In the preferred construction, clasp 180 is a unidirectional clasp which permits easy insertion of the sheath in a first direction as casing part 172 is slid onto the injector, but resists withdrawal of the sheath in a second opposite direction when the casing part is slid off of the injector. Clasp 180 comprises multiple deflectable prongs 182 (e.g., four prongs) having barbed catches 184 at their inner tips. The barbed catches have sloped surfaces 186 which facilitate insertion of the sheath, and sharp inwardly directed points that grip the sheath once it is inserted into the clasp. Alternatively, the prongs can be converted to an annular ring or apron (not shown) but which would appear the same or similar in sectional view as the barbed prongs of FIG. 12.
FIG. 13 shows a reloadable injection apparatus 200 according to yet another preferred embodiment of this invention. Apparatus 200 is similar to apparatus 10 of FIGS. 2-5 and apparatus 150 of FIG. 10. Unlike these earlier versions, however, injector 200 has a trigger handle 202 connected to driver release 50. Trigger handle 202 is preferably in the form of a sleeve which forms the outer shell of the injector. The trigger handle sleeve is advantageously constructed as a cylindrical sleeve slightly larger in diametrical size than the barrel 12 and is slidable thereon.
The upper end of the trigger handle is preferably provided with an end wall 203. End wall 203 has an aperture 205 through which extends the safety pin 57 of safety 56. Aperture 205 also serves as a trigger release feature in the form of contracting surfaces 71 which bear upon and contract the tips 62 of the pronged driver catch. After removing safety 56, the trigger handle is slidable from rest to fire positions by moving trigger handle 202 left in FIG. 13 relative to barrel 12. The driver release 50 thus fires driver 40 as the trigger handle is moved to a fire position.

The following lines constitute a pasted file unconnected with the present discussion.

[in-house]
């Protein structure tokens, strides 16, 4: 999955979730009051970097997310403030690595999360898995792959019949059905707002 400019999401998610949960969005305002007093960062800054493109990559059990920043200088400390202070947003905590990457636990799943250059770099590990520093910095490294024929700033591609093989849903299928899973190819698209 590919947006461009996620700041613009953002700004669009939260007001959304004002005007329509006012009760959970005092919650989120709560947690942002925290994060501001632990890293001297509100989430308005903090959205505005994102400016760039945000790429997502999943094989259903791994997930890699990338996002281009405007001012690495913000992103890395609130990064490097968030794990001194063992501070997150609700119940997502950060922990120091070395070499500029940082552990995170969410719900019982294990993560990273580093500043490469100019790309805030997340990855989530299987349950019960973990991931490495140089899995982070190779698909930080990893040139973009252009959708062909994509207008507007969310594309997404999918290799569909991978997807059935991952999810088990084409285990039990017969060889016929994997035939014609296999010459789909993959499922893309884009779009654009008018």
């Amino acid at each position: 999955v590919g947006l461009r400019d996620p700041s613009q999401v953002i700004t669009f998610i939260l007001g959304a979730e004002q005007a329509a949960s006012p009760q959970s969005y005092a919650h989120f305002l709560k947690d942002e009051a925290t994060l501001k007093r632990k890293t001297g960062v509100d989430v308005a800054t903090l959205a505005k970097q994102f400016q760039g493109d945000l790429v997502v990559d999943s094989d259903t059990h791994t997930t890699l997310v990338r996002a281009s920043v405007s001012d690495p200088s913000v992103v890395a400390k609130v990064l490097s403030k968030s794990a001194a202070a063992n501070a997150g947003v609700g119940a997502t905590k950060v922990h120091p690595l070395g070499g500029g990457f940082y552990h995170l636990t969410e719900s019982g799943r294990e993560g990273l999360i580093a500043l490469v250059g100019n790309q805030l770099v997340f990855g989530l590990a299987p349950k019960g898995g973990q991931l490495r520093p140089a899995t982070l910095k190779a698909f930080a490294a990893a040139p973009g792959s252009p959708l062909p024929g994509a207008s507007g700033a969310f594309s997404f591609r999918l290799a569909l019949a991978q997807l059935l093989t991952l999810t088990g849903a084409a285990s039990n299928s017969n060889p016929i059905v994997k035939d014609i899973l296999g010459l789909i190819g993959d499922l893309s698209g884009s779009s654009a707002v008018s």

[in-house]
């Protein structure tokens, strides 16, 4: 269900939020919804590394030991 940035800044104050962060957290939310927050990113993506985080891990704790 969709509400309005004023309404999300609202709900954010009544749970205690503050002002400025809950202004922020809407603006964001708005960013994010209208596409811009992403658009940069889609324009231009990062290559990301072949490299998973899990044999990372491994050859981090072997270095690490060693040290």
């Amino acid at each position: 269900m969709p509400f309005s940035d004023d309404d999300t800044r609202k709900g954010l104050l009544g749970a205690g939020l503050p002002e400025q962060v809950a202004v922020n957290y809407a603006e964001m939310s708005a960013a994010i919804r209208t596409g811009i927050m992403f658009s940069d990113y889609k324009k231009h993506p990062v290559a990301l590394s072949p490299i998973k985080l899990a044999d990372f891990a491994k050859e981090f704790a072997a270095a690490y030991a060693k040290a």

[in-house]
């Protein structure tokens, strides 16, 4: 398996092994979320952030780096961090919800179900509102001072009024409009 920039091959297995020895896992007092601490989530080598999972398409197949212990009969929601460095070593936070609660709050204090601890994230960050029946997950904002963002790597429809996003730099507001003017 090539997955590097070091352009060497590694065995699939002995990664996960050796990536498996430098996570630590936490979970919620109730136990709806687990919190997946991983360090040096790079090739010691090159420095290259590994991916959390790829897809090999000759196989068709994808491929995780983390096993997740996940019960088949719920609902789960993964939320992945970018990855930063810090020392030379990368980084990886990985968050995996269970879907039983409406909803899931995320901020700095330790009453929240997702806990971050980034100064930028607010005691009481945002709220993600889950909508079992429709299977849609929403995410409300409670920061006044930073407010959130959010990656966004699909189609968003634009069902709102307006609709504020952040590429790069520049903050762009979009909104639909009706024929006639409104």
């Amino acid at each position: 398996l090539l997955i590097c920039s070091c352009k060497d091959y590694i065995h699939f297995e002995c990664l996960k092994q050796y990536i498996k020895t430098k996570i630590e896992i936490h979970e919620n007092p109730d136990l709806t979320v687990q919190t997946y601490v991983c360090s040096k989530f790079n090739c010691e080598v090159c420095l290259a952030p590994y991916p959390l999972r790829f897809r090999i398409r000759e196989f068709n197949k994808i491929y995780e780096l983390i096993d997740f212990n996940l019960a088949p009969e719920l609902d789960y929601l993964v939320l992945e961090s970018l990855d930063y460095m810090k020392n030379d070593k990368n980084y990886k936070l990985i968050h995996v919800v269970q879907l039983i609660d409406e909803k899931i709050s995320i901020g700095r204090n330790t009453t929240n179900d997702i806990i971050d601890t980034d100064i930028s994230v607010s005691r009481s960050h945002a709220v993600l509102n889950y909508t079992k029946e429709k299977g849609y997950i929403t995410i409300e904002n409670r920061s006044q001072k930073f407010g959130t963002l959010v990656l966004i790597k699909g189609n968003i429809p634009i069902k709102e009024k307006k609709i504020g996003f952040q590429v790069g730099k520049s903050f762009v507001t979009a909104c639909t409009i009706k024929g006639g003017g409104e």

Trigger handle 202 includes a hand-fitting sleeve member 204 which fits over and slides upon barrel 12. Sleeve member 204 moves relative to barrel 12 from its rest or untriggered position to a fire or triggered position. Preferably, sleeve member 204 extends substantially along barrel 12 from its proximal end 13 toward its distal, muzzle end 72. Sleeve member 204 preferably extends at least 75% of the barrel length to a location adjacent to end cap 152. More preferably, sleeve member extends a sufficient length so as to abut the inward face edge of the sheath remover 156 when in the loaded but unfired condition. This abutting relationship serves as a safety feature in restricting longitudinal motion of the trigger sleeve in the armed condition, until the sheath remover and sheath have been removed from the muzzle end of the injector. Thus, even though the safety has been removed, the injector can in most situations only be fired after removing the sheath and sheath remover. The sheath remover thereby functions as a second safety in the construction shown.